“The thick darkness where God was”

This is what must first be given to the painting, a harmonious warmth, an abyss into which the eye sinks, a voiceless germination…
(Paul Cézanne)

How often is he shown with those horns of light,
as though his head were itself full
of the brightest luminescence and
two cracks, two holes
had formed inside his skull to let
escape all that light, kept
invisibly, impossibly, inside.

Yet for Rembrandt see
how darkness grabs the eye much more
than all the plainness of that face,
how even those two tablets seem
as black as all the dark to which
we’re told that he drew near, while all
of Israel stood just far enough
away to not be safe.

And when El Greco takes
the striking forms of Sinai as
his text, the darkness is
in every shadow-line beneath
the redness of the clouds, around
those rocky pillars, rising from
the chalky, sketchy ground.

Not darkness, but light, shone forth
from those two tablets when
the light-horned Moses brought them down.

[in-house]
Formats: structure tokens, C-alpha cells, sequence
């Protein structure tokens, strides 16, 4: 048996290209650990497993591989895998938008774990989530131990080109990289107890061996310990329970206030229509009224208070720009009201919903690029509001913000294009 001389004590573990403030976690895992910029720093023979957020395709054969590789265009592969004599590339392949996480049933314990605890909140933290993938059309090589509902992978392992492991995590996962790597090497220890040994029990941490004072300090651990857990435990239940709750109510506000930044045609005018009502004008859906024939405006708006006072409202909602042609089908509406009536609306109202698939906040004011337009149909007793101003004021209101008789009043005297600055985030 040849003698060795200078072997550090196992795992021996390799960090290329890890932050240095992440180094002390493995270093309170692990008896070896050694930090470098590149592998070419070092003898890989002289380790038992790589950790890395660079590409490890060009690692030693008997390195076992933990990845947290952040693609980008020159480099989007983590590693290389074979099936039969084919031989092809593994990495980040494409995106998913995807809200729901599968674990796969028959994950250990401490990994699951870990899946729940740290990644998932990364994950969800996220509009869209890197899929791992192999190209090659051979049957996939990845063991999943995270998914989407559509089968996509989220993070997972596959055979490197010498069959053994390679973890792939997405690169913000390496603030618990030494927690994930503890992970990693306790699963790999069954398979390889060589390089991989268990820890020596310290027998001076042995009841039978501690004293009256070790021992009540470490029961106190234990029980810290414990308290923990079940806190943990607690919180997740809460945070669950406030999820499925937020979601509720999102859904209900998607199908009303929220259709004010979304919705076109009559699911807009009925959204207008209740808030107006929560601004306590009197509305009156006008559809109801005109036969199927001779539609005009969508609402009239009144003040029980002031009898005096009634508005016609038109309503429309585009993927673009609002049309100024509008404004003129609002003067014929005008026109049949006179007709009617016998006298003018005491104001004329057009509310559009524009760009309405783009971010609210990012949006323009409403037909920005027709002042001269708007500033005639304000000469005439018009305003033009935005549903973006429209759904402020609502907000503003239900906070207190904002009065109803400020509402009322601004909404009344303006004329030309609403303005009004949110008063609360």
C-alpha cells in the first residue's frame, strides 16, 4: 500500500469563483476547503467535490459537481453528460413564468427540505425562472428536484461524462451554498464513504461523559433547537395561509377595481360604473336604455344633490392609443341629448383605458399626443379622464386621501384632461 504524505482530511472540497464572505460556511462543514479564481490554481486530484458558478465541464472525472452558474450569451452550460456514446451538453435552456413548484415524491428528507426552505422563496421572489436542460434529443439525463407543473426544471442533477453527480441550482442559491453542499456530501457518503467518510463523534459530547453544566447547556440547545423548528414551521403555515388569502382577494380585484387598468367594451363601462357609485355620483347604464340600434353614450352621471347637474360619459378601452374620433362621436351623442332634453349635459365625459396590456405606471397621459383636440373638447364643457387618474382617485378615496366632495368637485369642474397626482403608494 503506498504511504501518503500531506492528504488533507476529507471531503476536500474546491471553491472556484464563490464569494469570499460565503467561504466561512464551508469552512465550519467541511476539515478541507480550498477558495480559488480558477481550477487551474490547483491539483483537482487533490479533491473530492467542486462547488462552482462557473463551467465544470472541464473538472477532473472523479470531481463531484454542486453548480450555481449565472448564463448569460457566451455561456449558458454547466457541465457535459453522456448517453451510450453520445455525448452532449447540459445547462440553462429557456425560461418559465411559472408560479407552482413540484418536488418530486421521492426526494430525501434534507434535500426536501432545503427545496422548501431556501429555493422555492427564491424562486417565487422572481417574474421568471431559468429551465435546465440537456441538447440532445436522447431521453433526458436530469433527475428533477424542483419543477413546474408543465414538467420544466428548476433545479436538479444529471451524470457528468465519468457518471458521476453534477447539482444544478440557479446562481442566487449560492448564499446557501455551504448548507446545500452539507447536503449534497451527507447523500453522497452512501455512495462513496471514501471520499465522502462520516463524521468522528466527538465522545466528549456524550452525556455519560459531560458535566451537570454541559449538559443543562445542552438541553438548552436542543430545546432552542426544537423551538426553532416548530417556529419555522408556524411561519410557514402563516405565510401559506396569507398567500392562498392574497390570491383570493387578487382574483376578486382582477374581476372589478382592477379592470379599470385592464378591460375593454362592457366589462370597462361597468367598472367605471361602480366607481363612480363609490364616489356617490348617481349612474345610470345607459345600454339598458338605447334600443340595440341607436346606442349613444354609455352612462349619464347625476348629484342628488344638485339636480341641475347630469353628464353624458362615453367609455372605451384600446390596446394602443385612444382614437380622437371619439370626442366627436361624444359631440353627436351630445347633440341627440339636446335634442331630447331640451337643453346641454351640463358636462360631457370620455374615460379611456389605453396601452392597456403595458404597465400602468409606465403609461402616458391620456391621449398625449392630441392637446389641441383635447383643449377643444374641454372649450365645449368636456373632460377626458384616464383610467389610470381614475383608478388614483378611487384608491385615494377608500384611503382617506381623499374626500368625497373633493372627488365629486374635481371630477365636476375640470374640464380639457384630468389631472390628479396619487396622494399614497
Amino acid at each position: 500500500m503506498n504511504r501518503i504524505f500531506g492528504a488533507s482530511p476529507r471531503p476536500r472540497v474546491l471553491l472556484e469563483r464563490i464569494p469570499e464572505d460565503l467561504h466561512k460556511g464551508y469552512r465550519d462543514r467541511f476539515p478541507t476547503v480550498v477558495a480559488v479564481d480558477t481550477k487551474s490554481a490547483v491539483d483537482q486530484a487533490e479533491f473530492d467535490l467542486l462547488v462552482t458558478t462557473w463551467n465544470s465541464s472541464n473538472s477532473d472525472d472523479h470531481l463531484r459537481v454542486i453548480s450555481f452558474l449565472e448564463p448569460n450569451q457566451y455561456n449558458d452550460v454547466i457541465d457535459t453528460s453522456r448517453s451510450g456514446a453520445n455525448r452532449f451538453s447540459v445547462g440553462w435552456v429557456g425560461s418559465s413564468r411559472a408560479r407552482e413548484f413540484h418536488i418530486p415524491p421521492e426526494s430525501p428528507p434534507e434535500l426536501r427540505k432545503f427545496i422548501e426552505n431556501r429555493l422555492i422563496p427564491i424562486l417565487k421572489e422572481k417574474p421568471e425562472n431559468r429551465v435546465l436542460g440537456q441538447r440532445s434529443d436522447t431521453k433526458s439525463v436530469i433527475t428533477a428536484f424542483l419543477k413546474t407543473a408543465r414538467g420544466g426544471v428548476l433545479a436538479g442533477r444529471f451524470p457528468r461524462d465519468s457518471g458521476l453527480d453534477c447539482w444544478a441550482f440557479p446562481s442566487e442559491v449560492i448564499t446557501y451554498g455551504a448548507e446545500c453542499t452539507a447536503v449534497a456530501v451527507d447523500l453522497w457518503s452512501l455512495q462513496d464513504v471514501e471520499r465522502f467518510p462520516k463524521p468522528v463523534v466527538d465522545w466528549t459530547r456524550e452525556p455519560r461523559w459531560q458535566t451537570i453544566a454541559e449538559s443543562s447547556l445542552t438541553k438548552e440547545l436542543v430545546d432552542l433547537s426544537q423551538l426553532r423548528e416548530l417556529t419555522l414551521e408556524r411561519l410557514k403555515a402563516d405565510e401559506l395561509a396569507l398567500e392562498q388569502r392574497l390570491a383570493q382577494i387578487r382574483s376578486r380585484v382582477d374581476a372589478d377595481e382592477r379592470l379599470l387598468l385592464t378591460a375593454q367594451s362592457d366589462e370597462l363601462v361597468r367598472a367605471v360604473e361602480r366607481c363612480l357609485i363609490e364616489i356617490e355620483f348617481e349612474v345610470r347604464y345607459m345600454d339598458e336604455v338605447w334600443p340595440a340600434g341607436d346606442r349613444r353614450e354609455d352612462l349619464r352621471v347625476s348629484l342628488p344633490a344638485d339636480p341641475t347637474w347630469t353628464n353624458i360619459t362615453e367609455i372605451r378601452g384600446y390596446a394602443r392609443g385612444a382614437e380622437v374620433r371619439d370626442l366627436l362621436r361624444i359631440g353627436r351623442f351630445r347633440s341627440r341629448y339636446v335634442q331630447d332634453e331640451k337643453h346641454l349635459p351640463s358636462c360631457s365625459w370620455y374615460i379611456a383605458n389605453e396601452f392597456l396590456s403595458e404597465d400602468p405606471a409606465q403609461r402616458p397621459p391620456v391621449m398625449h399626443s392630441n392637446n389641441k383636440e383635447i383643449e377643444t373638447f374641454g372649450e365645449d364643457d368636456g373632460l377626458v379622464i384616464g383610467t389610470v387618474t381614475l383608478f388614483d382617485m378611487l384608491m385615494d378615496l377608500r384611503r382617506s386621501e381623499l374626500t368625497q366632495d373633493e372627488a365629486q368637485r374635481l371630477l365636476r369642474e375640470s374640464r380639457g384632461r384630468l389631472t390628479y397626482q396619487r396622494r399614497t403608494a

Yet light like that we must squint to see.
When fear declares that only man
is safe, that we can’t bear to hear
the voice that struck the tablets’ side:
O let us step, like Moses, to
that darkness without human horns
where only in that absence
of human sight can all Your light
be ever fully seen.

Lent 19: Third Sunday of Lent

Francois Perrier - Moses Draws Water from the Rock
Francois Perrier – Moses Draws Water from the Rock

           Meanwhile
we clutch unflinching rock with closed fists,
willing water with dusty souls,
           palms closed
and eyes fixed groundward.
 
            Somehow
our hearts lock over each passing grief and seal
themselves around each rock
            as though
our minds could read eternal.
 
            Although
streams do not yet flow out from the ashen earth,
come sing: His hands have formed
            dry ground
and the wild stirring of the seas.